A string of pop-up stores have opened their doors this week in downtown Brussels, as part of a ma...
Federal state secretary Philippe De Backer (Open Vld) has brought together Belgium’s main p...
A major fire at a waffle factory in Forest sent clouds of thick black smoke over southern Brussel...
The tree is up, the stalls are in place and the nativity is good to go: Winter Wonders officially...
Filing Taxes in Belgium: an expat guide
April flowers bring May tax declarations
It is that dreaded time of year again. Any day now, you will receive a tax form from the Belgian Finance Ministry in that all too recognizable brown envelope (or perhaps you already have). As expats registered as foreigners in a Belgian city hall, we all receive this tax form. And regardless of your earned income (or possible distaste for the Belgian tax system), we must complete and submit it by June 26, 2014 at the latest. Not doing so means a possible €50-€1,250 fine plus increased taxes!
Before you start counting the endless nights chained to your desk emerged in tax forms, think again! With access to the right information, filing taxes in Belgium is relatively quick and – dare we say it – easy? So wipe the dust off that brown envelope and start filing with a little help from The Bulletin!
The first question you should ask is: what document did you receive by post from the Belgian Finance Ministry?
The simplified declaration letter
While most receive the famed brown envelope described above, others receive a letter entitled ‘a proposal of simplified declaration’ (‘proposition de déclaration simplifiée’ 2013 in French or 'voorstel van vereenvoudigde aangifte' in Dutch). This letter will have a calculated amount of taxes you will have to pay or a refund amount that you will receive (or maybe will neither pay nor receive anything). The calculation is made by the tax administration based on the information they have on you. If you agree with this proposal, then filing taxes with this letter holds to its name: simplified. In fact, you don't have to do anything! If you don’t agree with the amount however, you will have to correct the proposal and send it back (before June 26th 2014).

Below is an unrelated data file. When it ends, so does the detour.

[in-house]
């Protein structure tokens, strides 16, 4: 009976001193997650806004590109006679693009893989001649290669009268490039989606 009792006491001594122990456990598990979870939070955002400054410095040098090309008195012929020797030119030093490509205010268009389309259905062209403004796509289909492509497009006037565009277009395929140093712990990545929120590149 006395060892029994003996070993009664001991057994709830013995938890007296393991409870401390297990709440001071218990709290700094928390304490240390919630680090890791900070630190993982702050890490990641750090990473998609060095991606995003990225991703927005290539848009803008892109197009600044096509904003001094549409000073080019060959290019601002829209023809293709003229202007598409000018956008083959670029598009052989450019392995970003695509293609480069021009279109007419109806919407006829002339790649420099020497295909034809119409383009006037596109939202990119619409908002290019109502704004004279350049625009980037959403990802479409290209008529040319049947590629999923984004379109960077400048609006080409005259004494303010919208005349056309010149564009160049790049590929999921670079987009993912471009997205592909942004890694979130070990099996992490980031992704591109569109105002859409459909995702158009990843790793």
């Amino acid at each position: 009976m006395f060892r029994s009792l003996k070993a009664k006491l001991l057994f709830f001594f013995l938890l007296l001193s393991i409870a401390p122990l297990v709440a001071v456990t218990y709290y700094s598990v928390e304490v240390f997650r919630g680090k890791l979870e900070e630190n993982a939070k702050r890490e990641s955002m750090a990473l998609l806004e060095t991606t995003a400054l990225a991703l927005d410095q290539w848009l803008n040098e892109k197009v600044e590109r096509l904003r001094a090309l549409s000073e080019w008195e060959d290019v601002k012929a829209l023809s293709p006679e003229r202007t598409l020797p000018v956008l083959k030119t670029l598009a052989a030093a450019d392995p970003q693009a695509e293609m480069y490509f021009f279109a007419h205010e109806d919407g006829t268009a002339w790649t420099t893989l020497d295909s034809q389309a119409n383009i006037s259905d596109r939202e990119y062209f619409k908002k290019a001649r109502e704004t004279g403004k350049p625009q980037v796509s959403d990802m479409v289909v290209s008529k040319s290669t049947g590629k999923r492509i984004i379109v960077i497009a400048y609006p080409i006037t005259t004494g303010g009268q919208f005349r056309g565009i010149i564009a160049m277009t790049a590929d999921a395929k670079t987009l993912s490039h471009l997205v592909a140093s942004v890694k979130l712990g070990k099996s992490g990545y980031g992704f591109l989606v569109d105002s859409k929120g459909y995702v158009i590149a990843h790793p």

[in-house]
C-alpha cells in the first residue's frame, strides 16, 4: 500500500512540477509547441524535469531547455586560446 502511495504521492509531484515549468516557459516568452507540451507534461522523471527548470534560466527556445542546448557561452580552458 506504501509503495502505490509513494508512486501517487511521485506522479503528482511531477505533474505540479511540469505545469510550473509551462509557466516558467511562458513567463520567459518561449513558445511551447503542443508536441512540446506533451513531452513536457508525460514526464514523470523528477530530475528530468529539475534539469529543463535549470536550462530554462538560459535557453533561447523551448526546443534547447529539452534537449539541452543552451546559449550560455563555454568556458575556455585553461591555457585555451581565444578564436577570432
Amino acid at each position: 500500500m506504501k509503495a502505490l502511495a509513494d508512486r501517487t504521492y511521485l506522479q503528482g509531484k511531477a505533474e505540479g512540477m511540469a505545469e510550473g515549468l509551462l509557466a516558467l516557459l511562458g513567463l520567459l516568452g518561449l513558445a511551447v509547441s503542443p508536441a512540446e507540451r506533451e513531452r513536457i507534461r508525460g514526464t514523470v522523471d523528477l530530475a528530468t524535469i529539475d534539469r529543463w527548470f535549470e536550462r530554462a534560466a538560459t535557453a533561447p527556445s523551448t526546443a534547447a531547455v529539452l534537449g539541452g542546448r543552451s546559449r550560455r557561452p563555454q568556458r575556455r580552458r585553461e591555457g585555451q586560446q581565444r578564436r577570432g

The brown envelope
This is what most registered Belgian residents receive. It contains your 2014 individual income tax form with a 26 June filing deadline. By that time, the tax return should be returned to the tax authorities, duly signed and completed, properly mentioning your taxable income, expenses and deductions for 2013. An outline of its contents is provided here in English.
Different filing formats (and deadlines)
Tax-on-web: your get out of tax filing jail free card
Doing your taxes online using the federal government’s tax-on-web application proves by far the most time efficient option. Made available just a few years back, tax-on-web is an online application that takes information from your Belgian ID and fills in most of the tax forms for you automatically. This means that for most expats, the only task left is to quickly verify the numbers and click send. Not only does it save you loads of time, but also money on posting. But the icing on the cake is that, when using tax-on-web, you also get a later filing deadline: July 17th, 2014. And then, like a Belgian pomme frite, tax-on-web offers a double-fried bonus: tax-on-web filers’ receive a quicker response to their tax assessments.
To use tax-on-web, all you need is your electronic foreigners card (along with a card reader for your computer) or a federal 'token' (to be obtained at your city hall). Finally, those preferring to document their fiscal affairs always have the option to save and/or print a copy of their final tax-on-web document.
Filing on paper (via mail)
For those preferring to work with paper, filing using the paper forms are of course still a possibility and rather painless. These forms need to be signed and sent to the ‘scanning centre’ by June 26th 2014!
Translating your tax forms to English, and then some
Regardless of what format you choose, the largest challenge for expats trying to file taxes tends to be navigating through the many Belgian tax codes, exemptions and deductions that are most often only available in French, Dutch or German.
Those looking for more than just a word-for-word translation, Belgian University KULeuven offers some useful translations (for those filing in a commune in Flanders and therefore in Dutch) as well as step-by-step practical tips when filling in your forms as a foreign cardholder.
Bye bye Belgian tax forms, hello refunds?
Not exactly: if you file the return in paper on June 26th, the tax assessment will most likely arrive around March/April next year. Although this is a long time, especially if you are entitled to a tax refund, any additional taxes due also won't need to be paid until spring 2014. As already mentioned, tax-on-web filers usually get a response much earlier.
Still need help?
Try calling the Federal Public Service Finance contact centre, open 8:00-17:00 daily.